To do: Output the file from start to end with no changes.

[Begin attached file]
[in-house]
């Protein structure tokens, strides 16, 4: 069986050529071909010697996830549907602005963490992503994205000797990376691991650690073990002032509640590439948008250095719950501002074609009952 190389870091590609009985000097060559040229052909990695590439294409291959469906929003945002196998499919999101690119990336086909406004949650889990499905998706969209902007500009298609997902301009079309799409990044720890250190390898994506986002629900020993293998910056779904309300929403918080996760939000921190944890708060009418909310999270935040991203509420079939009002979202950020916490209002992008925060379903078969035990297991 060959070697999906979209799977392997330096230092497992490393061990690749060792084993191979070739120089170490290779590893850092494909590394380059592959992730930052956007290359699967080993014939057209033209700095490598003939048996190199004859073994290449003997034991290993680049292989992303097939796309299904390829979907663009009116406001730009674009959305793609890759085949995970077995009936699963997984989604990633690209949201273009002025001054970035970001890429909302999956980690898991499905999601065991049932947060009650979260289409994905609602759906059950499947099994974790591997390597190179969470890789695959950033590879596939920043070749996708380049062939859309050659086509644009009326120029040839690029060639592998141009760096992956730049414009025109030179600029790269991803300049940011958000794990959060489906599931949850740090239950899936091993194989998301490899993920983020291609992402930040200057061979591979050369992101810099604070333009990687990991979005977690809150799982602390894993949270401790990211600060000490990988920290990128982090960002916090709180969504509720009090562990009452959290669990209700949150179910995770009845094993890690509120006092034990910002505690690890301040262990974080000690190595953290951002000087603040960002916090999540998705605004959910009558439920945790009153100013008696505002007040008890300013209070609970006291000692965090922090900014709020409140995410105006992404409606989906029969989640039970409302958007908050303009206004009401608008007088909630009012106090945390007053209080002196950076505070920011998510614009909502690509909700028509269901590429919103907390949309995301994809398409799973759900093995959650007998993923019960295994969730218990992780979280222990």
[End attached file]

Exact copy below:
[in-house]
């Protein structure tokens, strides 16, 4: 069986050529071909010697996830549907602005963490992503994205000797990376691991650690073990002032509640590439948008250095719950501002074609009952 190389870091590609009985000097060559040229052909990695590439294409291959469906929003945002196998499919999101690119990336086909406004949650889990499905998706969209902007500009298609997902301009079309799409990044720890250190390898994506986002629900020993293998910056779904309300929403918080996760939000921190944890708060009418909310999270935040991203509420079939009002979202950020916490209002992008925060379903078969035990297991 060959070697999906979209799977392997330096230092497992490393061990690749060792084993191979070739120089170490290779590893850092494909590394380059592959992730930052956007290359699967080993014939057209033209700095490598003939048996190199004859073994290449003997034991290993680049292989992303097939796309299904390829979907663009009116406001730009674009959305793609890759085949995970077995009936699963997984989604990633690209949201273009002025001054970035970001890429909302999956980690898991499905999601065991049932947060009650979260289409994905609602759906059950499947099994974790591997390597190179969470890789695959950033590879596939920043070749996708380049062939859309050659086509644009009326120029040839690029060639592998141009760096992956730049414009025109030179600029790269991803300049940011958000794990959060489906599931949850740090239950899936091993194989998301490899993920983020291609992402930040200057061979591979050369992101810099604070333009990687990991979005977690809150799982602390894993949270401790990211600060000490990988920290990128982090960002916090709180969504509720009090562990009452959290669990209700949150179910995770009845094993890690509120006092034990910002505690690890301040262990974080000690190595953290951002000087603040960002916090999540998705605004959910009558439920945790009153100013008696505002007040008890300013209070609970006291000692965090922090900014709020409140995410105006992404409606989906029969989640039970409302958007908050303009206004009401608008007088909630009012106090945390007053209080002196950076505070920011998510614009909502690509909700028509269901590429919103907390949309995301994809398409799973759900093995959650007998993923019960295994969730218990992780979280222990």